The best plant sellers build their reputation on excellent customer service, so if you have had a good experience with a particular company, spread the word online and offline.
And what about online plant swaps?
There are many groups on Facebook and elsewhere that are forums for those who want to swap houseplants, and it's a great way to expand your collection at low cost. That said, you have to have something to swap in the first place, so it can be hard before your collection really gets going. Bear in mind that not all swaps will be a good 'fit', so if someone doesn't want what you are offering, don't get grouchy, just find someone who does!
Once a deal has been agreed, keep your communications timely, polite and clear - let the other person know how and when their plant will be dispatched and hopefully you'll get the same information from you. If things do go wrong, try to resolve things calmly rather than going off the deep end - bear in mind that delivery services are not always reliable, and sometimes life gets in the way of plants! If you have an issue with a swapper, get in touch with the admin on the relevant group. Personally I'd avoid 'naming and shaming' posts as I just don't think they are helpful.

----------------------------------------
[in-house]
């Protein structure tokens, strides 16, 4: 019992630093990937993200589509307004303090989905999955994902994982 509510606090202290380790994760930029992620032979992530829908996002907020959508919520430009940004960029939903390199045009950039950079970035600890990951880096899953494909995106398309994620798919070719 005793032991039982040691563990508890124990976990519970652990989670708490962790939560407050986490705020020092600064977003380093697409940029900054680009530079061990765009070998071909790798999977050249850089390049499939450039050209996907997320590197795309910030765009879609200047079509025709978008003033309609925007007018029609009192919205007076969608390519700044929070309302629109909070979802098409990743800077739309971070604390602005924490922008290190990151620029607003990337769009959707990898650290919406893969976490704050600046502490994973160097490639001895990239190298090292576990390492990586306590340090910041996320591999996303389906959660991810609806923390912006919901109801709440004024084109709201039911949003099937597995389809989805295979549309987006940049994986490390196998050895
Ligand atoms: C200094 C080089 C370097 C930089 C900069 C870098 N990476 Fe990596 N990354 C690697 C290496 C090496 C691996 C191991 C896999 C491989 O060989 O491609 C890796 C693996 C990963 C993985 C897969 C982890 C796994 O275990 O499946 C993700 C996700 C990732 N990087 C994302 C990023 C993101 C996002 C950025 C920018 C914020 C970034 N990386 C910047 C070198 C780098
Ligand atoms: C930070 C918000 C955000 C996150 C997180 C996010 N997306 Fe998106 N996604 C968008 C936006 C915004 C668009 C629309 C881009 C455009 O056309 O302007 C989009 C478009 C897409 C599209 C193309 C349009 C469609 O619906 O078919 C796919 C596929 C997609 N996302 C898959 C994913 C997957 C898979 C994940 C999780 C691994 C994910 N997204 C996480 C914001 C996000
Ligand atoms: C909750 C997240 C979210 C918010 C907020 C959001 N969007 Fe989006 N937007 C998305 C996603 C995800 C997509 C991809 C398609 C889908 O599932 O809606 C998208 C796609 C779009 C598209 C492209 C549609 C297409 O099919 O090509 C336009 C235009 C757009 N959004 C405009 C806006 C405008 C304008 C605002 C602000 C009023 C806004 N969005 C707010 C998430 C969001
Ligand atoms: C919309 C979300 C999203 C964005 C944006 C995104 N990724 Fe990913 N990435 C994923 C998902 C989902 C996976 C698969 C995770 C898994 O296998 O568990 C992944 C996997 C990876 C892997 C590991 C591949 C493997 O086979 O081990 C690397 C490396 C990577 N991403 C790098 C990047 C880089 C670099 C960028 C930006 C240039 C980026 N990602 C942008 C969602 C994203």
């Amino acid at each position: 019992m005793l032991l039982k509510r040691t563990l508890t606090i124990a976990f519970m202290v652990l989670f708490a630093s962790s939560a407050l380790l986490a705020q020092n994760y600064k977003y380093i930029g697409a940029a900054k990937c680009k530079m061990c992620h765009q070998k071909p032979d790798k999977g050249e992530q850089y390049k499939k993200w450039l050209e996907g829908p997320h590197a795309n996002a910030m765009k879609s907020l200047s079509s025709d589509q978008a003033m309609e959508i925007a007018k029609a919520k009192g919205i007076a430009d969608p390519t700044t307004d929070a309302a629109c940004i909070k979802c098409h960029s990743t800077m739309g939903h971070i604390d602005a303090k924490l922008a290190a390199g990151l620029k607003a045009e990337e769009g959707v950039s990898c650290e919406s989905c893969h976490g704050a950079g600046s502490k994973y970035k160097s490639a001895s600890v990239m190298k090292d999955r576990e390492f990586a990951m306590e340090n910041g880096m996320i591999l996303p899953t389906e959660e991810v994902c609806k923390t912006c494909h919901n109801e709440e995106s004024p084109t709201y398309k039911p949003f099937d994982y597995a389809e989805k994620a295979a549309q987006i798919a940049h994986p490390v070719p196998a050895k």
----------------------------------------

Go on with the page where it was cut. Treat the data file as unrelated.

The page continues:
We're discussing online plant buying and swapping etiquette and tips over on the Houseplant fans of On The Ledge Facebook group - please do join if you haven't already and add your thoughts!
And finally, if you've got a plant seller you think deserves a mention in my houseplant buying guides for the UK and the US, please let me know in the comments below, or drop me a line to email@example.com.
Question of the week
Audrey has a problem with a poorly Syngonium, aka goosefoot plant with browning leaves. This could be a symptom of many things, but if the leaf tips and edges are browning it's probably a sign of dry air. Syngoniums are, after all, close relatives of the Philodendron, that lover of moist air. I suggest popping the plant in a clear plastic bag for a few days to help pep it up.
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On The Ledge talks, live show and houseplant chats
I'll be making an appearance at Gardeners' World Live in Birmingham this month. The show is on for four days (June 14 to 17) but I am *only* appearing next Thursday - June 14 - on the Blooming Interiors stage - check out the schedule here. I will, with any luck, be wearing my brand new On The Ledge t shirt so I should be easy to spot the OTL logo!
I am also going to be at the Hampton Court Palace Flower Show on the afternoon of July 4 giving talks on houseplants in the roses theatre - do join me if you can. And on the evening of Friday October 26 I'll be bringing a live show of On The Ledge to the RHS London Urban Garden show, with special guests including Alys Fowler and all kinds of leafy fun! Put those dates in your diary NOW!
This week's show featured Roll Jordan Roll by the Joy Drops, Hot Lips by Bill Brown and HIs Brownies, An Instrument the Boy Called Happy Day Gokarna by Samuel Corwin, and Overthrown by Josh Woodward, all licensed under Creative Commons.